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CHOICE calls for suspension of Lifetime Health Cover loading 

In the midst of a pandemic, it's not the time to penalise Australians for dropping or failing to take up health insurance. 

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Last updated: 31 March 2020

Need to know

  • CHOICE is calling on government to suspend Lifetime Health Cover loading for people who drop their private health insurance or don't take it up
  • The LHC penalty adds 2% to future premiums for every financial year you don’t take out hospital cover after you turn 31
  • With social distancing in effect and and elective surgeries on hold, there's a good argument for downgrading your cover and dropping your extras in many cases

Lifetime Health Cover (LHC) loading is the government and the private health insurance industry's way of trying to get you to take up private health insurance (PHI) before you turn 31.

If you don't take up PHI, there'll be a penalty to pay when you do – if you do.

Now that the Department of Health has confirmed that PHI is not required for treatment of the COVID-19 coronavirus, we think it's time to put this questionable measure on hold.

In fact, there are plenty of good reasons to downgrade your hospital cover and drop your extras altogether in the midst of the pandemic – as we explain in this article (the story also outlines scenarios in which keeping your cover might make sense).

Not the time to flog private health insurance

LHC loading adds 2% to future premiums for every financial year you don't take out hospital cover after you turn 31.

It tops out at 70% and only applies for ten years if you do ultimately take out health insurance, but the additions to your premium can be substantial.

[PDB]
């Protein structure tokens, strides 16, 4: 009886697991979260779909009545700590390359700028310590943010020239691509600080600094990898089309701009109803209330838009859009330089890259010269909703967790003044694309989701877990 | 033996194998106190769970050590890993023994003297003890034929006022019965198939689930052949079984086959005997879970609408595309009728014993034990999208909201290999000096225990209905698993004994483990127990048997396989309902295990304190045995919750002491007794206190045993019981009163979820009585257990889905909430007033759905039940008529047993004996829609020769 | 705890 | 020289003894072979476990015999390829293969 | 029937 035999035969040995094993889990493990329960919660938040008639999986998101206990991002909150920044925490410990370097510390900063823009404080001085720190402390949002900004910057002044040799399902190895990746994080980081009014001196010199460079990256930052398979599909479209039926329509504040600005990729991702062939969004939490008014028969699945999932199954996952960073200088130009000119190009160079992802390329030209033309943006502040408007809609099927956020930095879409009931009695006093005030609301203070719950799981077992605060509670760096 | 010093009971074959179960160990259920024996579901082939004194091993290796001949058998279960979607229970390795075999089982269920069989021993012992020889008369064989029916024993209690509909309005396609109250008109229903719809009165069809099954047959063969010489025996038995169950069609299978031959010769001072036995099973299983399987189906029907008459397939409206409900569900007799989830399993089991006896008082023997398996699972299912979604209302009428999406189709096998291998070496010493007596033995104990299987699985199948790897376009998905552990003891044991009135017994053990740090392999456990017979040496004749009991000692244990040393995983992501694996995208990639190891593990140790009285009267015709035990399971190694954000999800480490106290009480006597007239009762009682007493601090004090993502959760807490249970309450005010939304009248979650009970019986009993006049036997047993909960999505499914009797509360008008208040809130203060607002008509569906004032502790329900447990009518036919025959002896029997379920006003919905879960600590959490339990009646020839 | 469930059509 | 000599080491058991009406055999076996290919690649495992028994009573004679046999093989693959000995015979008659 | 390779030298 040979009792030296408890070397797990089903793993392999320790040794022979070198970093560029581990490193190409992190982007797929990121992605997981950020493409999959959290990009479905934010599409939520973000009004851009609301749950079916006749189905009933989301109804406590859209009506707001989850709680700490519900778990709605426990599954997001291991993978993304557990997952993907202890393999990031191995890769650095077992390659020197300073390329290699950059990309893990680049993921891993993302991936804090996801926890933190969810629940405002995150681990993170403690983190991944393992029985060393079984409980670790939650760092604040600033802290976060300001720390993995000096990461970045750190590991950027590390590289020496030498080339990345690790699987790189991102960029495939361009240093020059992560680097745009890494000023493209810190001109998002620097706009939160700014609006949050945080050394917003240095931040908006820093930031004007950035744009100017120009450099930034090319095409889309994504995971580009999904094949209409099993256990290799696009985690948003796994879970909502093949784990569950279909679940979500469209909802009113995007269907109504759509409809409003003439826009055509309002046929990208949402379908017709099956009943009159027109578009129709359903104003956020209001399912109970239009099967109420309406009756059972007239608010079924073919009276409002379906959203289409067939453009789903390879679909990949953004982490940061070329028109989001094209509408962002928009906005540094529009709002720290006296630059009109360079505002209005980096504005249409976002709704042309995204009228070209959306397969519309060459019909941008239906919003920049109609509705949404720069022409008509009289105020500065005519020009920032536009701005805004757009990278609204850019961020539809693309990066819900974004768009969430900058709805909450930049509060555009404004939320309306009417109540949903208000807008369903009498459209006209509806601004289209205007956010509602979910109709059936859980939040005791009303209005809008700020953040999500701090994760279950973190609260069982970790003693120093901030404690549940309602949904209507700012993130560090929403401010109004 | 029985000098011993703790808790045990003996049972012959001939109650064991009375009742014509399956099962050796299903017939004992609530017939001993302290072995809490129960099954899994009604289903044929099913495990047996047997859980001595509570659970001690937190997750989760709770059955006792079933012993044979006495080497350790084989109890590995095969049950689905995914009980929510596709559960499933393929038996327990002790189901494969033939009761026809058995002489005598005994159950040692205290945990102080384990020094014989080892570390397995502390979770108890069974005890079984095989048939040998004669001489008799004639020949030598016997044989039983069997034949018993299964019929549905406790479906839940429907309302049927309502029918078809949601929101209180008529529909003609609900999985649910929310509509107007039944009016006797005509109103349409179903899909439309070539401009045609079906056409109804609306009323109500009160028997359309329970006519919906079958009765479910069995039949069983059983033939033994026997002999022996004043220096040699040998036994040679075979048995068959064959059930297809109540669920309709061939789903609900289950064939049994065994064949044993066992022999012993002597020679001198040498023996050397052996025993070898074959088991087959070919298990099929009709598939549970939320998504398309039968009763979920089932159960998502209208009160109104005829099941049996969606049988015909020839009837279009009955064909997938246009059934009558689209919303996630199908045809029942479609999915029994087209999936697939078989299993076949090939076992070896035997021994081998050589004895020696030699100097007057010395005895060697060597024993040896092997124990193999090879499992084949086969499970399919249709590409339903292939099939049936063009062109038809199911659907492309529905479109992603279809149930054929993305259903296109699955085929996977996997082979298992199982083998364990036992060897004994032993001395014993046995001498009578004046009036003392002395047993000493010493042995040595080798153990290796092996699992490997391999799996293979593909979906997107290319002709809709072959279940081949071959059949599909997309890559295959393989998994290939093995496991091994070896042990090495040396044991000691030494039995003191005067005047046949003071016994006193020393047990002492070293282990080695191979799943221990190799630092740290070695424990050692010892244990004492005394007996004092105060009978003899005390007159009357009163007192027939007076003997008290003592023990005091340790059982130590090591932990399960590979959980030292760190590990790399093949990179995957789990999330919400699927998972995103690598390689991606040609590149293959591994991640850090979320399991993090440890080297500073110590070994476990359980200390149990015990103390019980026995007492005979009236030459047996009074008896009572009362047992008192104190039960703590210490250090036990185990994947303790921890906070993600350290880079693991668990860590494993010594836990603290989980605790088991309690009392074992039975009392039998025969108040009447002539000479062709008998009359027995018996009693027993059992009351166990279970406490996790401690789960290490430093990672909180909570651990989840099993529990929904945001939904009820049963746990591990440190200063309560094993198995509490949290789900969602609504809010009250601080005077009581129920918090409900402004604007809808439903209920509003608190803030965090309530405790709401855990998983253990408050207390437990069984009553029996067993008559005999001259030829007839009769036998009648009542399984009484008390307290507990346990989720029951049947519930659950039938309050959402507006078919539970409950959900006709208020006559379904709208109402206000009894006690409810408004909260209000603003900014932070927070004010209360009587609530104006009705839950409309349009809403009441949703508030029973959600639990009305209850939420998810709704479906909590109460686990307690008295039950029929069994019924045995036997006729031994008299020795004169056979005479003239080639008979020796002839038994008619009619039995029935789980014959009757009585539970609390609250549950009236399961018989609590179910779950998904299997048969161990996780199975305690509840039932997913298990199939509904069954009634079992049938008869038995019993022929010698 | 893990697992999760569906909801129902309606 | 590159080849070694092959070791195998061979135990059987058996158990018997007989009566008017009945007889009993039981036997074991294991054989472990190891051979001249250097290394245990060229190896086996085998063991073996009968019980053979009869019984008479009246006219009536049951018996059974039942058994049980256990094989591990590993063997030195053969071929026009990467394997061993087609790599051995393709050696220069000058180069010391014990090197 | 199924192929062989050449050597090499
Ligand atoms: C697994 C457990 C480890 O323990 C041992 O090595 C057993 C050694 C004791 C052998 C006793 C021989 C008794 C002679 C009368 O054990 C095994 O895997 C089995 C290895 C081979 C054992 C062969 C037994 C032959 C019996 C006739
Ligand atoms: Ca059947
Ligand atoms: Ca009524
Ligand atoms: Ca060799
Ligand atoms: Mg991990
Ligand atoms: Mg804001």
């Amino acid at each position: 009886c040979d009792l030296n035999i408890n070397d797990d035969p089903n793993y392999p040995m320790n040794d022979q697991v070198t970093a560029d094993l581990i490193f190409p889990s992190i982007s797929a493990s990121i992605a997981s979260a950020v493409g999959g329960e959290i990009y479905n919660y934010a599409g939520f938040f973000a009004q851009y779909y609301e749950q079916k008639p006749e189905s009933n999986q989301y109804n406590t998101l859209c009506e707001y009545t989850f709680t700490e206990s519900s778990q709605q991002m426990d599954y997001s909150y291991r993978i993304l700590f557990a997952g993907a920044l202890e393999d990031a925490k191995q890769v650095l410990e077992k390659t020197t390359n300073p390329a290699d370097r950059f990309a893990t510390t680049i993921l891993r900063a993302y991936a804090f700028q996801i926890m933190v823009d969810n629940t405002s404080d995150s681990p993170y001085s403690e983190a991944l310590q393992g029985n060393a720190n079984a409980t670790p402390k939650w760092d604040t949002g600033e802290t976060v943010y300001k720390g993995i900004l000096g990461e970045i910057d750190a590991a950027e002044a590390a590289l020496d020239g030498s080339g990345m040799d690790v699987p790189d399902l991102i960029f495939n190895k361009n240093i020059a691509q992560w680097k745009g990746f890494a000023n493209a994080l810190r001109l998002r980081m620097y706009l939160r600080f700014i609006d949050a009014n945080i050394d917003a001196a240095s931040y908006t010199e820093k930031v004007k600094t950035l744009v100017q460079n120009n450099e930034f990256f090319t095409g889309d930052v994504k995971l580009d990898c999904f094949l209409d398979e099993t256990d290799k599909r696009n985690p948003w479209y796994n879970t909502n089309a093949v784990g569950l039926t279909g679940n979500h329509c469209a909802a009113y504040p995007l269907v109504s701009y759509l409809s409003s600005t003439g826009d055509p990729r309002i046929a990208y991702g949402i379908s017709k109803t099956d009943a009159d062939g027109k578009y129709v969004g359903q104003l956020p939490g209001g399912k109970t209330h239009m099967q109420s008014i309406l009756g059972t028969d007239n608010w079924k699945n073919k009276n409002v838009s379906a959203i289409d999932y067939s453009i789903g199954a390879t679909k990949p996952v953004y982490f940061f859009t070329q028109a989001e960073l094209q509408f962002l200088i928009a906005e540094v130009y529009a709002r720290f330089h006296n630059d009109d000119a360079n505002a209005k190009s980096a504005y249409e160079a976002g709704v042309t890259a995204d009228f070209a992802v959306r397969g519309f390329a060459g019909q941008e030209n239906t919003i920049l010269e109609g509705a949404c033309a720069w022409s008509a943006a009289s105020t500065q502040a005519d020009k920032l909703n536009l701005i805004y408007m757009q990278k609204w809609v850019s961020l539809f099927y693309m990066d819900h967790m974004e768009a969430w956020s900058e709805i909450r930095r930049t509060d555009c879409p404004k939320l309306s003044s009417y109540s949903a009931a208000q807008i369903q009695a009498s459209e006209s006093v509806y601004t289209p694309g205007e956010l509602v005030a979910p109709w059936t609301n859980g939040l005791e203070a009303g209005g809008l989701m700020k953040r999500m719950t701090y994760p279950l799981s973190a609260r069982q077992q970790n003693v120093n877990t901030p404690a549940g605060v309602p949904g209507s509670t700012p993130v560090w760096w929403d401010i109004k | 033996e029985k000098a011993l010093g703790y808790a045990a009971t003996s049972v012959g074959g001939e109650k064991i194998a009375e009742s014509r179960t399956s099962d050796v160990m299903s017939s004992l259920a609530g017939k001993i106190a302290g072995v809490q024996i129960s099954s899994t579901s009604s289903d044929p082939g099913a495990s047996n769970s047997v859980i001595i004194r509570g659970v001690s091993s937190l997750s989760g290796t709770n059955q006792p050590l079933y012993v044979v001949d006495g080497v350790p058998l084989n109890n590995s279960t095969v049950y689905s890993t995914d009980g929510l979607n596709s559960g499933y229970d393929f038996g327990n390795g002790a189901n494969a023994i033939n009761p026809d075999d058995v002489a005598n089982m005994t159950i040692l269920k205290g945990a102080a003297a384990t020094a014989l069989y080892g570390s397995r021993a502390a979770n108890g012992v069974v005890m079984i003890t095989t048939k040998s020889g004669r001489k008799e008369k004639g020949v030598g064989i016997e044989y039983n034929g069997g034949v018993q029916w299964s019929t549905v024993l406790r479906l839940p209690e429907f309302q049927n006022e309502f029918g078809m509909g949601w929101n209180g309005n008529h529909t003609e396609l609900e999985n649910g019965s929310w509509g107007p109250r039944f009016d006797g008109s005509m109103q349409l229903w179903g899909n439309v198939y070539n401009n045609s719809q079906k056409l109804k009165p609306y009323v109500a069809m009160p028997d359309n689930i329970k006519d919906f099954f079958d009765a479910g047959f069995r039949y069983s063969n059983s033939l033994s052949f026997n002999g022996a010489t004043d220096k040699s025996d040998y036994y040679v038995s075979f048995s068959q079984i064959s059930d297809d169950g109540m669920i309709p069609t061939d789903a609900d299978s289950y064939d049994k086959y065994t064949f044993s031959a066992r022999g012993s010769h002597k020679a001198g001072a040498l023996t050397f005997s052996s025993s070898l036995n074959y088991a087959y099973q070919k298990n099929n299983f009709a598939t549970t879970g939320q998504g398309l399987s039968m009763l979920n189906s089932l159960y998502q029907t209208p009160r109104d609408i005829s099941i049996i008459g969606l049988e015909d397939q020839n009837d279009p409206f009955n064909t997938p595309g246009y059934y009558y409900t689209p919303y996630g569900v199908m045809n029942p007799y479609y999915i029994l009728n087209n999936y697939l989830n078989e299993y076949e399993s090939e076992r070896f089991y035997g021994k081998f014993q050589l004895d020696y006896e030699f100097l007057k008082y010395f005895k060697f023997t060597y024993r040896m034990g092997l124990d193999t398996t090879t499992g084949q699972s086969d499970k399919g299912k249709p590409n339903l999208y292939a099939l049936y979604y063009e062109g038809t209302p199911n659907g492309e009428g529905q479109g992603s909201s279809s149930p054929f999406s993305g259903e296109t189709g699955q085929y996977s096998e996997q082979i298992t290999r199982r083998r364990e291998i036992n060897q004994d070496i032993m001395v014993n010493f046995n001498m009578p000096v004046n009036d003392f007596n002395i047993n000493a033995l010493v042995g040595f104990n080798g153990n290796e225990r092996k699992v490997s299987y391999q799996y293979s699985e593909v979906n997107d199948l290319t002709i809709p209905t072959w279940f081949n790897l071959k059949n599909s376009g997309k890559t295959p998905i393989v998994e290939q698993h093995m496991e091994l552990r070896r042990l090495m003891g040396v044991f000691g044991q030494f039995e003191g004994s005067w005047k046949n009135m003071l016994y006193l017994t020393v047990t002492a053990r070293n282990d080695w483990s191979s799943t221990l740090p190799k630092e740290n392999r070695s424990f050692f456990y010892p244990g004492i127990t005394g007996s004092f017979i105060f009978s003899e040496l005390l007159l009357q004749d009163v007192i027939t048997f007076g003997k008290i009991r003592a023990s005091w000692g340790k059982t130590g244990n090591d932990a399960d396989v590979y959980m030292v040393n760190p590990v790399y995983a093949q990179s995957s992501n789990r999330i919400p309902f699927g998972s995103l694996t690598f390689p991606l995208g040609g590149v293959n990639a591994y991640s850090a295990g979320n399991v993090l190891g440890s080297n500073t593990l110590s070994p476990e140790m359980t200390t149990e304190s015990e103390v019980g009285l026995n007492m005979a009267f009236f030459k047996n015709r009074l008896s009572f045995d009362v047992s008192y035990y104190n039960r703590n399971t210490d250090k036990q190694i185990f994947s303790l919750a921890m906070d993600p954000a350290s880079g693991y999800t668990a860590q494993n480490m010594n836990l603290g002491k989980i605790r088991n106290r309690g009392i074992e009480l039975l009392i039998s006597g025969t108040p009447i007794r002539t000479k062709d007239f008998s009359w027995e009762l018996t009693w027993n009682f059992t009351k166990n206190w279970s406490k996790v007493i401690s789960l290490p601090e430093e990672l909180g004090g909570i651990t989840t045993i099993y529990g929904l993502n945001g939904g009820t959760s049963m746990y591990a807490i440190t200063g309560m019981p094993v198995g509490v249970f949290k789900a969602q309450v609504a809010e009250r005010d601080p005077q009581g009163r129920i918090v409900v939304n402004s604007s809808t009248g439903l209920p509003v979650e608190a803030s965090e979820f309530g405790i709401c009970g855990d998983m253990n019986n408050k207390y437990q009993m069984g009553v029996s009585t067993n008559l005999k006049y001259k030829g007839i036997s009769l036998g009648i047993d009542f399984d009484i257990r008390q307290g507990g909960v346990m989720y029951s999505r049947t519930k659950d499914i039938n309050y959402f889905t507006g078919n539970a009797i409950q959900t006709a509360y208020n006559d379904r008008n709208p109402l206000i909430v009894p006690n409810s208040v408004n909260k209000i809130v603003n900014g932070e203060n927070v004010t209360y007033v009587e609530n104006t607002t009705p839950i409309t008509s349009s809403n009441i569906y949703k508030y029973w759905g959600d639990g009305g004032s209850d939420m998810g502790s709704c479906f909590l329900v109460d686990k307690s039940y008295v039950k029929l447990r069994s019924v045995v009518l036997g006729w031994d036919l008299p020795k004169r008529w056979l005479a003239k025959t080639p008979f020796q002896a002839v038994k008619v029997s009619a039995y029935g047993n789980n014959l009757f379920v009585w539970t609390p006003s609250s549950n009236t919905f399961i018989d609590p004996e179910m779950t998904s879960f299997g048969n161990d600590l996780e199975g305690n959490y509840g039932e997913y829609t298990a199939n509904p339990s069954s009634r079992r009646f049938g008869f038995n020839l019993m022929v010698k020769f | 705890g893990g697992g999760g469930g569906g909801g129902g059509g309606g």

With many Australians dropping their private health cover amid the coronavirus outbreak – due both to affordability issues and serious doubts about whether private health cover offers value for money – CHOICE is calling for another 365 days to be added to the grace period before the LHC penalty kicks in.

"These changes to lifetime health cover loading rules would mean people wouldn't have to pay more for private health insurance in the future because they can't afford it now and have to drop out of the market," says CHOICE health insurance expert Dean Price.

Premium increases off the table

The good news is that most private health insurers have deferred premium increases that would have taken effect on 1 April (including the five funds with the biggest market share: Medibank, NIB, Bupa, HCF and HBF), and the federal government has fixed its calculation of the private health insurance rebate in line with this.

We welcome the move, but given that all elective surgery has been cancelled for the next six months, a better move would be to simply cancel premium increases, not just defer them. (In normal times, having PHI generally means shorter waiting times for elective surgeries.) 

Now it's time for government to take further steps as well.

"Given 80% of people with private health insurance rated it as their number one cost of living concern before the COVID-19 crisis, the government and the private health insurance industry need to do all that they can to ensure that people are getting something that is of value and is affordable," says Price.  

"The Lifetime Health Cover loading has always been used as a scare tactic by the private health industry. The community needs to know they won't be penalised for not having private health cover right now."